• Leveraging a property in an IRA may not be entirely tax free due to “UBT Tax” (Unrelated Business Tax), which may apply to the income generated from the leveraged portion of your asset.
  • Real Estate may subject your IRA to liability exposure, IE a slip and fall suit could go after your other IRA assets.

A Few Good Ideas for buying Real Estate with an IRA:

  • It makes more sense to purchase raw land with an IRA, than it does to buy improved property, because of the lack of depreciation.
  • Buy raw land, subdivide & sell.
  • Buy and flip properties (short term) avoiding capital gains tax.
  • Buy triple net lease properties (low maintenance, no depreciation) – long term.
  • Buy Real Estate Options and Sell them – the benefits of leveraging, without UBT.
  • Buy Land Contracts and Sell them – the benefits of leveraging, without UBT.
  • Create an LLC, which is owned by your IRA, and have the LLC purchase real estate.  This reduces liability exposure, and can also reduce custodian fees.  There are several companies out there that will setup an LLC like this. Setup fees vary from $2500-5000.

Investing IRA funds in Trust Deeds and Promissory Notes

Trust deed Investing with an IRA is an even better idea for investing IRA funds, due to the favorable tax treatment, the low maintenance requirements, and above average yields (12%+).  It is best to buy very safe, low LTV, 1st position mortgages.  Junior position notes are not advisable unless you keep a large cash reserve in your IRA account to cover possibility of advancing funds to a senior lien.

Advantages

  • Notes are almost always a positive cash-flow investment – even though an interruption to that cash-flow can occur if the borrower defaults.
  • 1st Position Notes rarely have expenses associated with the asset. Possible exceptions are if the borrower defaults on property taxes or fire insurance.
  • Future yields can be predicted accurately based on the note rate.
  • There is practically no liability exposure to owning notes.

Disadvantages:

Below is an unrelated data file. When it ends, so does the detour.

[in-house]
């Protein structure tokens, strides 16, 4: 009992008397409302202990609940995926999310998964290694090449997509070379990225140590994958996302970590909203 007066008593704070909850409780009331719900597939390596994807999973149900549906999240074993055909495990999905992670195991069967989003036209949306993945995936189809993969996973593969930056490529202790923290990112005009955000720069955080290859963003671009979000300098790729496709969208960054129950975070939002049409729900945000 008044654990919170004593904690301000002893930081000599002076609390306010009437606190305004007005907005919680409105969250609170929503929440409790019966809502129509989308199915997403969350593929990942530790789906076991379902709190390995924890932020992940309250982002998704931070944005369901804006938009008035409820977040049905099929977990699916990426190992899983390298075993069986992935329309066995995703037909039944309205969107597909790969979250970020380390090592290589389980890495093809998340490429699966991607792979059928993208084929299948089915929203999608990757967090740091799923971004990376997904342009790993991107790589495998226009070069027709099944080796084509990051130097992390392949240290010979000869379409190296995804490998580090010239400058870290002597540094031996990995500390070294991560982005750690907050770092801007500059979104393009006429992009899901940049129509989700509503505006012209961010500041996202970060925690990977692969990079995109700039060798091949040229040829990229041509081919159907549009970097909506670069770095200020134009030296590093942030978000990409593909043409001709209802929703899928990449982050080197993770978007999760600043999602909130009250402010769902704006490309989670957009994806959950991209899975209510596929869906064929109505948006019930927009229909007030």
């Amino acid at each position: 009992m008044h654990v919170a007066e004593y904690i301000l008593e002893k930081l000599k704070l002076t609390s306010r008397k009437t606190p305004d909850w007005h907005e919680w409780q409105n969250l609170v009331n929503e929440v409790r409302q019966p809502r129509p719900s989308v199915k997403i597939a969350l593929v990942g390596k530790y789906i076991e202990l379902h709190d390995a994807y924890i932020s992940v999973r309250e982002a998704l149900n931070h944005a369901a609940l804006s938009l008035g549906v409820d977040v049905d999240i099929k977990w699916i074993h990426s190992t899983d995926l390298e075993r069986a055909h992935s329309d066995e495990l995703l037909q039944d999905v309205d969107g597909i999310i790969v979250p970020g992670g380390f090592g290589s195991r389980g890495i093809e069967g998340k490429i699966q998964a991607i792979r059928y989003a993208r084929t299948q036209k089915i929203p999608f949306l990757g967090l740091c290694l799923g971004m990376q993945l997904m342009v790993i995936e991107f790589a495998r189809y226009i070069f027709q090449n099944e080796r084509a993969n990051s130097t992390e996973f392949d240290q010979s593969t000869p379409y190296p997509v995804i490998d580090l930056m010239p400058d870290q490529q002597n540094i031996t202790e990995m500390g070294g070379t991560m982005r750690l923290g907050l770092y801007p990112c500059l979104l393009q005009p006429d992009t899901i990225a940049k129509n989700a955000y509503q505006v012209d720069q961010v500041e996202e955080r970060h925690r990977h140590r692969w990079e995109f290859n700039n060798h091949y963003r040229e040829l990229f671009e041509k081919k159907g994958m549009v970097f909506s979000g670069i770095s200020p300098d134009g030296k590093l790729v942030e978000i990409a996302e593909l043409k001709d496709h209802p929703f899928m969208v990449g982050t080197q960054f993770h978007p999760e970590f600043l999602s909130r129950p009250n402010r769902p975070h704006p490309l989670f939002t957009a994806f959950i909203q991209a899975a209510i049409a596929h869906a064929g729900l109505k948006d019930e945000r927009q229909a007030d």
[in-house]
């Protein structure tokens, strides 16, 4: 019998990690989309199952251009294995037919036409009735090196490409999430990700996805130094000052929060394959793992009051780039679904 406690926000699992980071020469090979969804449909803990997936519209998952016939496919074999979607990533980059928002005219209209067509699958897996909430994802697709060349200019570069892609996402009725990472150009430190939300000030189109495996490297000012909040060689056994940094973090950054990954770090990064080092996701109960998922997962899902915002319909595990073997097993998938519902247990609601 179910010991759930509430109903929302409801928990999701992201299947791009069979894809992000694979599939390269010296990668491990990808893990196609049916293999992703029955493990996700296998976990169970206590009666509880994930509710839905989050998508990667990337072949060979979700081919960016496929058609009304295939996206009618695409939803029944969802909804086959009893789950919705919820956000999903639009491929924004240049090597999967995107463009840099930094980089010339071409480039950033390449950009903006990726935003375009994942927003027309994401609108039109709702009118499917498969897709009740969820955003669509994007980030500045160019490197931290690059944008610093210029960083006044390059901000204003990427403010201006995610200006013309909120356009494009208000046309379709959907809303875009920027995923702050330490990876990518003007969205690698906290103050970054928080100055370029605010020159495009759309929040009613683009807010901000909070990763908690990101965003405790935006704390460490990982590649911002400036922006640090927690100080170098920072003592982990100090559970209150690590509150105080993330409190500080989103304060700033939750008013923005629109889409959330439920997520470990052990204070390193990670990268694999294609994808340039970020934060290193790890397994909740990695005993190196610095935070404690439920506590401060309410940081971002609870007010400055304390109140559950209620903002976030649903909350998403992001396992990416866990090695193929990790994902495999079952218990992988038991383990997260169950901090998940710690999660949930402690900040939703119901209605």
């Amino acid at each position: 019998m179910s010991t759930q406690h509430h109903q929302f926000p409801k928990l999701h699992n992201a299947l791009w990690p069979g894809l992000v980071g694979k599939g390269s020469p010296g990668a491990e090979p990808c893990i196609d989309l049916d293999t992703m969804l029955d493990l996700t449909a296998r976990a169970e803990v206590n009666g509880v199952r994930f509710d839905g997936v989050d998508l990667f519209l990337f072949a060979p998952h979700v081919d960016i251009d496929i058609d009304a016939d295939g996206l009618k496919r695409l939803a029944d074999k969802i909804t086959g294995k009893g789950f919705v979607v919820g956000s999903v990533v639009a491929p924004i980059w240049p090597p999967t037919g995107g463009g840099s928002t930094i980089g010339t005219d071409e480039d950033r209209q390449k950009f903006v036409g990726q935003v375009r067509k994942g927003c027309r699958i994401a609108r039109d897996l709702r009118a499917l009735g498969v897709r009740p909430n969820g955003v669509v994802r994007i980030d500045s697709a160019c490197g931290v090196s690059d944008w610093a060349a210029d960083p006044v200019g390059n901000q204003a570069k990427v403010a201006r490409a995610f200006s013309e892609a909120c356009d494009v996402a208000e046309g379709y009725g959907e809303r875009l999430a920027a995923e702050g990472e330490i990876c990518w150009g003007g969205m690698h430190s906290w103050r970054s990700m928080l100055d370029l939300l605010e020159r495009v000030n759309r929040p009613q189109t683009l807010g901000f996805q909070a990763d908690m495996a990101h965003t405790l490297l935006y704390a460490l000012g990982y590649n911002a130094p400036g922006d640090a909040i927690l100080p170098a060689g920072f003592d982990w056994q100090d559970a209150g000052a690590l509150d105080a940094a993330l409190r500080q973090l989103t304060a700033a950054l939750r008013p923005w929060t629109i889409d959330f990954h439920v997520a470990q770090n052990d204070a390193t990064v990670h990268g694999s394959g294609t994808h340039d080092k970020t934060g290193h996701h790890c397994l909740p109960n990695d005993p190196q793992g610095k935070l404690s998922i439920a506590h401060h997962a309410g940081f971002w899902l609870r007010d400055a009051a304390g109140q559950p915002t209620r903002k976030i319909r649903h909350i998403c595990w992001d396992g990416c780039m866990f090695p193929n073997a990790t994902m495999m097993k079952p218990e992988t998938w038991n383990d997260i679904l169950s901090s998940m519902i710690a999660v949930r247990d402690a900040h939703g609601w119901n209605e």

• Trust Deeds and Notes owned by an IRA cannot easily be leveraged.

It is also possible to buy fractional notes in an IRA. As an example, if you would like to buy a 200k note but your IRA account has only 100k in it.  You can buy 50% of it yourself and 50% with the IRA.

When buying real estate notes, sometimes the borrower defaults, and the note holder must foreclose and take back the property.  In this scenario, the IRA would then own the property. Make sure that if you buy notes with a particular IRA custodian, that they also allow holding real estate (not all do).  Should you take back a property in your IRA, you can now sell it or rent it, but you can’t move into it or use it personally.

Another great idea might be to buy discounted notes or an option on a note.  This opportunity may be rare, but can have an astounding tax free rate of return.

Warning: Investing Self Directed IRA funds requires careful attention to IRS laws, violating IRS laws regarding self dealing, selling to disqualified buyers can be a serious taxable event and cause your IRA to be effectively distributed and penalized. The IRS has letter rulings on many of situations. Review these laws with your Self Directed IRA custodian.

About the author:

James MacArthur is broker/lender licensed by the California Dept of Real Estate.  We make “non-recourse IRA loans” in CA, as well as sell trust deeds to Qualified California investors. I am not an attorney, and this paper is not intended to provide legal advice. Consult your attorney and IRA custodian for the latest information.


The Hard Money Pros
Private and Hard Money Lenders in California
PO Box 91472, San Diego, CA  92169
jmac@TheHardMoneyPros.com
www.TheHardMoneyPros.com
(619) 846-1550

©Copyright 2006 JMAC Funding

Licensed by the California Department of Real Estate, DRE# 01440161